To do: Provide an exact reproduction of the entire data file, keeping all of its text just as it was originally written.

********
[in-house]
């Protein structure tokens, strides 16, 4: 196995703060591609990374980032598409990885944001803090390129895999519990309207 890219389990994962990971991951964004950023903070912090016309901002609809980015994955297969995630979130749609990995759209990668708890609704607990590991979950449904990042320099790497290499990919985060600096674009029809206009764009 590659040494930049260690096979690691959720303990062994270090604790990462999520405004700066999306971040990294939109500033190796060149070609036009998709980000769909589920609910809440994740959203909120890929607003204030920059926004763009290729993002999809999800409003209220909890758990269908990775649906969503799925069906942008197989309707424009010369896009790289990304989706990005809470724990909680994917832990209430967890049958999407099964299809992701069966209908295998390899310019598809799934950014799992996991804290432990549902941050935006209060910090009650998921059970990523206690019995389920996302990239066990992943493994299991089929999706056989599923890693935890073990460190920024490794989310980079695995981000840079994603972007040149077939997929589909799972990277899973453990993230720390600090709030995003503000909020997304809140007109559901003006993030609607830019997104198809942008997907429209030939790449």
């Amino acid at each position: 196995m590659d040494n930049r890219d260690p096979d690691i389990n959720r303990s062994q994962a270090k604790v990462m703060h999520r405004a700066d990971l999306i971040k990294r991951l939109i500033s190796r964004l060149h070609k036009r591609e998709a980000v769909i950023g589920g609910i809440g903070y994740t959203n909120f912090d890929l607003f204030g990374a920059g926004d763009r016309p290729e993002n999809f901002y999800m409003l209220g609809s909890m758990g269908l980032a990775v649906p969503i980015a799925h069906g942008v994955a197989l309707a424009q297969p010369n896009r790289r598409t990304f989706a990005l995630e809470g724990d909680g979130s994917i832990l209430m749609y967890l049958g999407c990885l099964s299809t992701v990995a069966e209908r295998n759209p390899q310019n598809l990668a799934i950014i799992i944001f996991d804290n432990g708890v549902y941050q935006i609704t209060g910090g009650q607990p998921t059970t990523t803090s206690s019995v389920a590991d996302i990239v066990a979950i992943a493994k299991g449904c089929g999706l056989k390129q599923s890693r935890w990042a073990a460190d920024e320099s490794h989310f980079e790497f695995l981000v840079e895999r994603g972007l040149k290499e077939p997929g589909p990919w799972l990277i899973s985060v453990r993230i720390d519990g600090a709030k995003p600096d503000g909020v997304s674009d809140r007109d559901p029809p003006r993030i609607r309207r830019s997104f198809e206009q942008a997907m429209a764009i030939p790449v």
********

[in-house]
């Protein structure tokens, strides 16, 4: 196995703060591609990374980032598409990885944001803090390129895999519990309207 890219389990994962990971991951964004950023903070912090016309901002609809980015994955297969995630979130749609990995759209990668708890609704607990590991979950449904990042320099790497290499990919985060600096674009029809206009764009 590659040494930049260690096979690691959720303990062994270090604790990462999520405004700066999306971040990294939109500033190796060149070609036009998709980000769909589920609910809440994740959203909120890929607003204030920059926004763009290729993002999809999800409003209220909890758990269908990775649906969503799925069906942008197989309707424009010369896009790289990304989706990005809470724990909680994917832990209430967890049958999407099964299809992701069966209908295998390899310019598809799934950014799992996991804290432990549902941050935006209060910090009650998921059970990523206690019995389920996302990239066990992943493994299991089929999706056989599923890693935890073990460190920024490794989310980079695995981000840079994603972007040149077939997929589909799972990277899973453990993230720390600090709030995003503000909020997304809140007109559901003006993030609607830019997104198809942008997907429209030939790449």
């Amino acid at each position: 196995m590659d040494n930049r890219d260690p096979d690691i389990n959720r303990s062994q994962a270090k604790v990462m703060h999520r405004a700066d990971l999306i971040k990294r991951l939109i500033s190796r964004l060149h070609k036009r591609e998709a980000v769909i950023g589920g609910i809440g903070y994740t959203n909120f912090d890929l607003f204030g990374a920059g926004d763009r016309p290729e993002n999809f901002y999800m409003l209220g609809s909890m758990g269908l980032a990775v649906p969503i980015a799925h069906g942008v994955a197989l309707a424009q297969p010369n896009r790289r598409t990304f989706a990005l995630e809470g724990d909680g979130s994917i832990l209430m749609y967890l049958g999407c990885l099964s299809t992701v990995a069966e209908r295998n759209p390899q310019n598809l990668a799934i950014i799992i944001f996991d804290n432990g708890v549902y941050q935006i609704t209060g910090g009650q607990p998921t059970t990523t803090s206690s019995v389920a590991d996302i990239v066990a979950i992943a493994k299991g449904c089929g999706l056989k390129q599923s890693r935890w990042a073990a460190d920024e320099s490794h989310f980079e790497f695995l981000v840079e895999r994603g972007l040149k290499e077939p997929g589909p990919w799972l990277i899973s985060v453990r993230i720390d519990g600090a709030k995003p600096d503000g909020v997304s674009d809140r007109d559901p029809p003006r993030i609607r309207r830019s997104f198809e206009q942008a997907m429209a764009i030939p790449v």